CLIMATE CHANGE AND GENDER VULNERABILITY ARE INEXTRICABLY LINKED.

A woman carries her salvaged belongings as navigates the floods to safety after her house was submerged following heavy rainfall overnight causing River Nzoia to spill over, in Budalangi, Western Kenya. (John Ojanji)

Climate and Gender vulnerability are inextricably linked: Climate Change exacerbates Gender Inequalities and Gender Inequalities aggravate Climate Change. This is true. As Climate Change shocks experienced due to rising sea levels, changing rainfall patterns resulting to increased droughts and floods; and increased severity of disasters extreme weather events leading to loss of lives, increased food insecurity; decreased ability to earn income and grow food; less access to clean water and more diseases and health problems with the overall negative impacts on economic and social development. These impacts are being experienced globally. The climate risk index 2021 released by environmental think tank Germanwatch on January 25, 2021 said that five countries in the African Continent were among the global top 10 to suffer extreme weather in 2019. India suffered the second highest monetary loss after Japan.

World Map of the Global Climate Risk Index 2000 – 2019

Source: Germanwatch and Munich Re NatCatSERVICE

Kenya ranks among the top 50 countries who suffer most from extreme weather events and weather-related loss events in 2019 and 2000-2019. Impacts of Climate Change multiply the risks for women and girls who are already vulnerable. The outbreak of the corona virus (covid -19) has further exposed women and girls to risk as evident in the alarming rise in sexual and gender-based violence (SGBV). Recent reports shocked the country on the prevalence of teenage pregnancies. The Africa Institute of Development Policy (AFIDEP) data showed that Nairobi County is leading with 11,795 in teenage pregnancies in January to May 2020 with Kakamega and Machakos counties being part of the public outcry on this devastating issue.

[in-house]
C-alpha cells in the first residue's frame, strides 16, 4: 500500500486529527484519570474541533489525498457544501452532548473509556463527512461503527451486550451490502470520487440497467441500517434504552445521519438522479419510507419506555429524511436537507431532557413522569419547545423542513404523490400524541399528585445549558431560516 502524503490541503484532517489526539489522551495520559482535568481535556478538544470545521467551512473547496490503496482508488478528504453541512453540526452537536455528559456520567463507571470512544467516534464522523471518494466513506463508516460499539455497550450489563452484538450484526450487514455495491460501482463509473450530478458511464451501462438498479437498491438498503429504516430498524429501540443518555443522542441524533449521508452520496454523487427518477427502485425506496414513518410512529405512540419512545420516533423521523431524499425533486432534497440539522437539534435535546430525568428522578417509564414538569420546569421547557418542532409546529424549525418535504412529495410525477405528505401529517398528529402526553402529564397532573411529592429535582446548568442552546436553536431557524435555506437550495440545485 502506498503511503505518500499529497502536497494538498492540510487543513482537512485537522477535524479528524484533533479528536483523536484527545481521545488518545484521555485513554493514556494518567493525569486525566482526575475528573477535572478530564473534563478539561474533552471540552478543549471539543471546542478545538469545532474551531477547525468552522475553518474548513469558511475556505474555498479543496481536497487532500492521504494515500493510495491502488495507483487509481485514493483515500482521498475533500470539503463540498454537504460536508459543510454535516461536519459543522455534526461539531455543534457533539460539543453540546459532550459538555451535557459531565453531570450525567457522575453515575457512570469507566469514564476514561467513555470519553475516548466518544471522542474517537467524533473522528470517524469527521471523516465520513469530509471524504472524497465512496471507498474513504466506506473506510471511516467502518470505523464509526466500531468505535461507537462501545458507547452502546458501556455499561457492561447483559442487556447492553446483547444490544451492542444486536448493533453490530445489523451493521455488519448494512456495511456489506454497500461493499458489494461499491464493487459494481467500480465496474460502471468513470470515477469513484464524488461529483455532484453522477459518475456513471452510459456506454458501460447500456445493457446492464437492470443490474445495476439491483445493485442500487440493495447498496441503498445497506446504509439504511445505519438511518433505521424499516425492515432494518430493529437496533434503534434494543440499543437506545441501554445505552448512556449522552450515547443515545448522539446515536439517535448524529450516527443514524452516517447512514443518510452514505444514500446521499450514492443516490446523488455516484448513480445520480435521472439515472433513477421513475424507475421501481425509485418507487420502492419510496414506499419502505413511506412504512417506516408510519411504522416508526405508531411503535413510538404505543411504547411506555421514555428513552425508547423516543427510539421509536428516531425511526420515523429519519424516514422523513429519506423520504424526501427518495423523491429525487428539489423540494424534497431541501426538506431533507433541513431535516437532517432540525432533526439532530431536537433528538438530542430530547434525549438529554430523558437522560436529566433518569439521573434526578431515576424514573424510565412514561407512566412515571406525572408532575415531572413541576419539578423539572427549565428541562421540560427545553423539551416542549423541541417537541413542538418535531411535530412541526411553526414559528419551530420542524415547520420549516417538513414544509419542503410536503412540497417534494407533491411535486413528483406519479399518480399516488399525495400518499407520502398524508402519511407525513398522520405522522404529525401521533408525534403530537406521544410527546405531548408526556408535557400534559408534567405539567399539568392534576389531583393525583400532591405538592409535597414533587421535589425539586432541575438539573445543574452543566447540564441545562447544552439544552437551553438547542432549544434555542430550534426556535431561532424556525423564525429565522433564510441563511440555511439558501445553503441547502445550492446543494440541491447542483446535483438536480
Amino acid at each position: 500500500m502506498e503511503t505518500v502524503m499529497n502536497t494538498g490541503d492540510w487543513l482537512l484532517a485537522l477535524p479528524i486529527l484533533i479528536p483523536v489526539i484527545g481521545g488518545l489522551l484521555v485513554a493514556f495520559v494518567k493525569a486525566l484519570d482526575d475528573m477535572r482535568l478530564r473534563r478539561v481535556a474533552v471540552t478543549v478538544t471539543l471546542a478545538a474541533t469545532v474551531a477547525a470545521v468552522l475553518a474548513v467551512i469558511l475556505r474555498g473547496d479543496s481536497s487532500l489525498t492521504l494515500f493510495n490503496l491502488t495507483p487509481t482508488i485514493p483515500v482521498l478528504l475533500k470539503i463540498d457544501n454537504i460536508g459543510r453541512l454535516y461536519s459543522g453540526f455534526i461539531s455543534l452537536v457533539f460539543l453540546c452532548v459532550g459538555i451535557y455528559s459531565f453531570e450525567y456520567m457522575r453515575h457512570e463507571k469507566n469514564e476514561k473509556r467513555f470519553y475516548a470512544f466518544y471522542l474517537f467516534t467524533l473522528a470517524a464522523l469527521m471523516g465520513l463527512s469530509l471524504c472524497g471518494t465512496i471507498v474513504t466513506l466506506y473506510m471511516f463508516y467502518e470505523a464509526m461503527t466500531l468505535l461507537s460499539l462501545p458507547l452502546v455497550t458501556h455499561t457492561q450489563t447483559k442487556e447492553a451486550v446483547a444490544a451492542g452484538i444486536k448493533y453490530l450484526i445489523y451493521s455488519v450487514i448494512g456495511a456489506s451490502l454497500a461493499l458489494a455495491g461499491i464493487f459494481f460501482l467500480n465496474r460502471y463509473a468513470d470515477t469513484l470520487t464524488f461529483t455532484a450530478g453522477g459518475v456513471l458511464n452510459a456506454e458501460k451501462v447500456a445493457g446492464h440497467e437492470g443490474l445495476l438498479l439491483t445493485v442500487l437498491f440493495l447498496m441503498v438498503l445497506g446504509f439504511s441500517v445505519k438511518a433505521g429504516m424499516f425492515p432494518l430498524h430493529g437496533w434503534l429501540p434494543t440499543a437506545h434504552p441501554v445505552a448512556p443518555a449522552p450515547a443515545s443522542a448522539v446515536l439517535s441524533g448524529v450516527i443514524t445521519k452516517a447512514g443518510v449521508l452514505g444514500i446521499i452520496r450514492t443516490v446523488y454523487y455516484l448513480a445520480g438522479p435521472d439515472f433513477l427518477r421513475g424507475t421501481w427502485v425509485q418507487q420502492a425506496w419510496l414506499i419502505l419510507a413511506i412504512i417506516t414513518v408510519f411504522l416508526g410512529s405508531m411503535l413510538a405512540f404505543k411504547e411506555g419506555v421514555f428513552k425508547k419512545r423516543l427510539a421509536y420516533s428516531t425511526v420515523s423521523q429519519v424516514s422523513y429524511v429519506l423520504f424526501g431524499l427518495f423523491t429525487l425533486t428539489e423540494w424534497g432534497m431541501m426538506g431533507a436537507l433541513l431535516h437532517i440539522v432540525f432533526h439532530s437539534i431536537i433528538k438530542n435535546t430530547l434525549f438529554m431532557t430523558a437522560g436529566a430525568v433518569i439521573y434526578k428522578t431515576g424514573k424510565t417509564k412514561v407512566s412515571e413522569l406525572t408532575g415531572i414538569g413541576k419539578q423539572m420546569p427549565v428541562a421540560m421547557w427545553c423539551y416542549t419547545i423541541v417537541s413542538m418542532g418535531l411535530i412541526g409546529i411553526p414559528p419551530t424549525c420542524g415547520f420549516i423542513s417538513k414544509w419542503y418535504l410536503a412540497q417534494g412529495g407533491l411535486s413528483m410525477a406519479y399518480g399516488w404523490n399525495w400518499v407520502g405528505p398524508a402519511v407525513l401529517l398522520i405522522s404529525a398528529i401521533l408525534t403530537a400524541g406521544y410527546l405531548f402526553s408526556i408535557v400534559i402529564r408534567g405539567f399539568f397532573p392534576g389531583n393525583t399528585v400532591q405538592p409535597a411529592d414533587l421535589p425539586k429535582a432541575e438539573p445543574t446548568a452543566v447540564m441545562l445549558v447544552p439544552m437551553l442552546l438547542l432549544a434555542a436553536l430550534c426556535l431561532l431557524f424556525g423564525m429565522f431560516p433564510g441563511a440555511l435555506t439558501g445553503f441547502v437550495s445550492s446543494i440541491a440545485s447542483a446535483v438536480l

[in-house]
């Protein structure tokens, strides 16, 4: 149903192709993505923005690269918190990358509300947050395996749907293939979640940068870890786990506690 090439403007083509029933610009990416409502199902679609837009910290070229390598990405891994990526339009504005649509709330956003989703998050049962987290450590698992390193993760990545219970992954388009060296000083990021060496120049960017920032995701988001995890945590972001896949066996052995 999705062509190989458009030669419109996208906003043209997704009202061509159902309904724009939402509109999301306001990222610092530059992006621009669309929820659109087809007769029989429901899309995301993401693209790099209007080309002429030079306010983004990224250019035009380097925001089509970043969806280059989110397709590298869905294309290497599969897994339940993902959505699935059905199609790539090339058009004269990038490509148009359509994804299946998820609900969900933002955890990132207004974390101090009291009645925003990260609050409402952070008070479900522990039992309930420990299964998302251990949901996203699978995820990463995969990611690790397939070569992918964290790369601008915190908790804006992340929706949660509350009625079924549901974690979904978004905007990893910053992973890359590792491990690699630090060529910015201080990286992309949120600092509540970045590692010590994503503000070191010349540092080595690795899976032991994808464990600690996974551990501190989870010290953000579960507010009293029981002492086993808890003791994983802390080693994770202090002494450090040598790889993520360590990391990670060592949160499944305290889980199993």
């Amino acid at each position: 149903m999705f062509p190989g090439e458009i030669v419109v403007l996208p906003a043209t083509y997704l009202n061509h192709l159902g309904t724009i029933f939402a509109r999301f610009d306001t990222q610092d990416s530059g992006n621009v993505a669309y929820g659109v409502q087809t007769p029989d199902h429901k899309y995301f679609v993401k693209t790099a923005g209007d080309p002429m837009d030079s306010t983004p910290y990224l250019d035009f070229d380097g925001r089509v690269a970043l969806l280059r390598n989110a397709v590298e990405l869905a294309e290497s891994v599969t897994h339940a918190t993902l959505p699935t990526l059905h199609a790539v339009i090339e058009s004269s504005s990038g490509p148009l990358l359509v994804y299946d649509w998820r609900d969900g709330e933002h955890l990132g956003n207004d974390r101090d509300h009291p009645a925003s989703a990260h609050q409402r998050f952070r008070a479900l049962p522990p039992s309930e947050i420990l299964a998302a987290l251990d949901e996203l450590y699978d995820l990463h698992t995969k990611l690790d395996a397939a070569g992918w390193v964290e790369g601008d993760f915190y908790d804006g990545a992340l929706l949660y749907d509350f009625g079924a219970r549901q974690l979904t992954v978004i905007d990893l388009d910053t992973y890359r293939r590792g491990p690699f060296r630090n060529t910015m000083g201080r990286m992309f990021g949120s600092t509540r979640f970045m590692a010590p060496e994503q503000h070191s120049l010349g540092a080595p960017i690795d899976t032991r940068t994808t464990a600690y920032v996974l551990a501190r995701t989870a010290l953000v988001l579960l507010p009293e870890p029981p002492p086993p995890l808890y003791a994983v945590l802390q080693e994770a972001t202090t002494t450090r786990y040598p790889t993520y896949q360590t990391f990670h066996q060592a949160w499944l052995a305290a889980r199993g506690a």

Access to safe water is recognised as a basic human right and yet women and girls bear the hardship of providing water to their households. Women and girls around the world spend 40 billion hours a year fetching water walking several miles every day in search of clean water especially during the drought season when streams dry up.

With a population of 47,564,296 of which 24,014,76 accounting for 50.5% of the total population (2019 Population and Housing Census) women tend to be viewed as victims rather than key actors who have critical knowledge of their community, economy, and environment as well as practical skills. This is recognised would be effective in reduction, adaptation, and mitigation of climate change. Society cannot afford to limit the say of women in decision making and utilise their skills as it is a direct contribution to Climate Change adaptation and any contrary action to this would undermine overall sustainable development.

Women Pay a huge price for the impacts of climate change, and only by investing in a Gender Sensitive approach towards Climate Change adaptation can we reduce the Gender Inequality. Contact us, and let have this conversation.

LILIAN W. WANDAKA

PRINCIPAL ENVIRONMENT EXPERT

GREENKENYA INVESTMENT CORPORATION

The Greenhouse, Adams Arcade, Ngong Road,

4th Floor, Suite 23, East Wing,

P.O. Box 21133-00505,

Telephone: 254-20-386-2204

Whatsapp Business: 0724 111 174

Email: info@greenkenya.org

Website: www.greenkenya.org

Nairobi | Kenya

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